Supplementary Material: Intraspecific size variation in planktonic foraminifera cannot be consistently predicted by the environment

Global studies on the size structure of plankton communities have so far mostly focused on assemblages. Few studies have quantified how organism size varies within species across space. Using a recently-digitised museum collection, we investigate how planktonic foraminifera species vary in size across the tropical and subtropical oceans of the world. We measured 3,799 individuals of nine species in 53 seafloor sediments and analysed potential size biases in the museum collection. For each site, we obtained corresponding local values of mean annual sea-surface temperature (SST), net primary productivity (NPP), and relative abundance of each species. Given former studies, we expected species to reach largest shell sizes under optimal environmental conditions. In contrast, we observe that species greatly differ in how much size variation is explained by SST, NPP and/or relative abundance. While some species show a high predictability of size variation given one single variable (Trilobatus sacculifer, Globigerinella siphonifera, Pulleniatina obliquiloculata, Globorotalia truncatulinoides), other species showed either weak or no relationships between size and the studied covariates (Globigerinoides ruber, G. conglobatus, Neogloboquadrina dutertrei, G. menardii, Globoconella inflata). By incorporating intraspecific variation and sampling broader geographical ranges compared to previous studies, we conclude that shell size variation in planktonic foraminifera species cannot be consistently predicted by the environment. Our results caution against the general use of size as a proxy for planktonic foraminifera environmental optima, and emphasise the need for more studies analysing within-species variation. More generally, our findings highlight the utility of natural history collections and the importance of considering intraspecific variation when analysing macroecological patterns.

Related materials:

(under review) Marina C. Rillo, C. Giles Miller, M Kucera and THG Ezard (2020) Intraspecific size variation in planktonic foraminifera cannot be consistently predicted by the environment. bioRxiv 468165; DOI: https://doi.org/10.1101/468165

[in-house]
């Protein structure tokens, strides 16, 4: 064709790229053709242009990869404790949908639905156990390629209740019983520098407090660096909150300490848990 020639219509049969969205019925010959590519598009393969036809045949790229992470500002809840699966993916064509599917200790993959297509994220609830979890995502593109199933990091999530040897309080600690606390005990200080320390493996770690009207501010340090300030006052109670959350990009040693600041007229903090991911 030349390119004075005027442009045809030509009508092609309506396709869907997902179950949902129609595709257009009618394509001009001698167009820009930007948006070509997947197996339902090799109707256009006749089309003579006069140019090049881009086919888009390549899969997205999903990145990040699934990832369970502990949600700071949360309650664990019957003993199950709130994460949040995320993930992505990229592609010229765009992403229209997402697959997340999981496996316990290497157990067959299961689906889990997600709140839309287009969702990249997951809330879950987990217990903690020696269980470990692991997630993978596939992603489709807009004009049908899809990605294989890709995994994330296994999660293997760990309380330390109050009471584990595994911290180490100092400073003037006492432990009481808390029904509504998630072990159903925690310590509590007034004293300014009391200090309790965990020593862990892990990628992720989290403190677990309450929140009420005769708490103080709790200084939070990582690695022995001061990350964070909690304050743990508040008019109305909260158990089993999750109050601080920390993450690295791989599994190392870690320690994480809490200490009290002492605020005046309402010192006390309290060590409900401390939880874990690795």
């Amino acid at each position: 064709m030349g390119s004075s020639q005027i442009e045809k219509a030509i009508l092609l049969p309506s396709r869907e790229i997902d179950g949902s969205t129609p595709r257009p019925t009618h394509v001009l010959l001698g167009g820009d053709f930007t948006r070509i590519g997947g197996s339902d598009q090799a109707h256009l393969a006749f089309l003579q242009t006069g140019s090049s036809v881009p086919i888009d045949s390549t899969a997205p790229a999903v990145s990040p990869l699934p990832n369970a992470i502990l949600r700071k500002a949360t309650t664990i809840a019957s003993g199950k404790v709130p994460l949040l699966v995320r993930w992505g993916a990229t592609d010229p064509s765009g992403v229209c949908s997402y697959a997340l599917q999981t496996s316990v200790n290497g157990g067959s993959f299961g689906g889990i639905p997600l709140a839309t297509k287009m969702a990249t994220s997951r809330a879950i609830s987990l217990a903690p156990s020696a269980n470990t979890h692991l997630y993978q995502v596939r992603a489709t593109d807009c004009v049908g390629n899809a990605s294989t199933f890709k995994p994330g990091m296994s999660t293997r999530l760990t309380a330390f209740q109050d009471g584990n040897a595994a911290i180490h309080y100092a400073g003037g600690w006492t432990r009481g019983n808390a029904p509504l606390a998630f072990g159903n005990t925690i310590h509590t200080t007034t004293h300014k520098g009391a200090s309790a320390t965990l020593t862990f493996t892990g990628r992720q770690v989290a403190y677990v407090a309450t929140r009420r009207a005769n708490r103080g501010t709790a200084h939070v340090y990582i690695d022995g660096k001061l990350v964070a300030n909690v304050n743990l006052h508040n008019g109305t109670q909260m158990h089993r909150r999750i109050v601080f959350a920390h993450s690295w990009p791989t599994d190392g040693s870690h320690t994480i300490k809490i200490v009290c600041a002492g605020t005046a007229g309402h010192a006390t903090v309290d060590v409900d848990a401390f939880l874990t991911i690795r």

Marina C. Rillo, M Kucera, THG Ezard and C. Giles Miller, (2019) Surface Sediment Samples From Early Age of Seafloor Exploration Can Provide a Late 19th Century Baseline of the Marine Environment. Frontiers in Marine Science 5:517; DOI: https://doi.org/10.3389/fmars.2018.00517

Marina C. Rillo, J. Whittaker, THG Ezard, A. Purvis, A.S. Henderson, S. Stukins & C.G. Miller, (2016) The unknown planktonic foraminiferal pioneer Henry A. Buckley and his collection at the Natural History Museum, London, Journal of Micropalaeontology, 36, 191-194, DOI: https://doi.org/10.1144/jmpaleo2016-020

Giles Miller (2018). Dataset: Ocean Bottom Deposits Collection. Natural History Museum Data Portal (data.nhm.ac.uk). DOI: https://doi.org/10.5519/0096416

Marina Costa Rillo (2016). Dataset: Henry Buckley Collection of Planktonic Foraminifera. Natural History Museum Data Portal (data.nhm.ac.uk). DOI: https://doi.org/10.5519/0035055

Data and Resources

Cite this as

Marina Costa Rillo, C. Giles Miller, Michal Kucera, Thomas H. G. Ezard (2019). Dataset: Supplementary Material: Intraspecific size variation in planktonic foraminifera cannot be consistently predicted by the environment. Natural History Museum Data Portal (data.nhm.ac.uk). https://doi.org/10.5519/0056541

Retrieved: 08:55 23 Sep 2020 (GMT)

Additional Info

Field Value
Author(s) Marina Costa Rillo, C. Giles Miller, Michal Kucera, Thomas H. G. Ezard
Affiliation Ocean and Earth Science, National Oceanography Centre Southampton, University of Southampton, Southampton, United Kingdom; Department of Earth Sciences, Natural History Museum, London, United Kingdom; MARUM Center for Marine Environmental Sciences, University of Bremen, Bremen, Germany
Contributors MR is funded by the Graduate School of the National Oceanography Centre Southampton and DAAD Research Grants for Doctoral Candidates 2016/17 (no. 57210260). TE is funded by NERC Advanced Research Fellowship NE/J018163/1.
Temporal extent Holocene
Update frequency Never
Last updated September 22, 2020
Last resource update September 22, 2020 (Rillo_foram_size_code.R)
Created April 29, 2019
License Creative Commons Attribution Share-Alike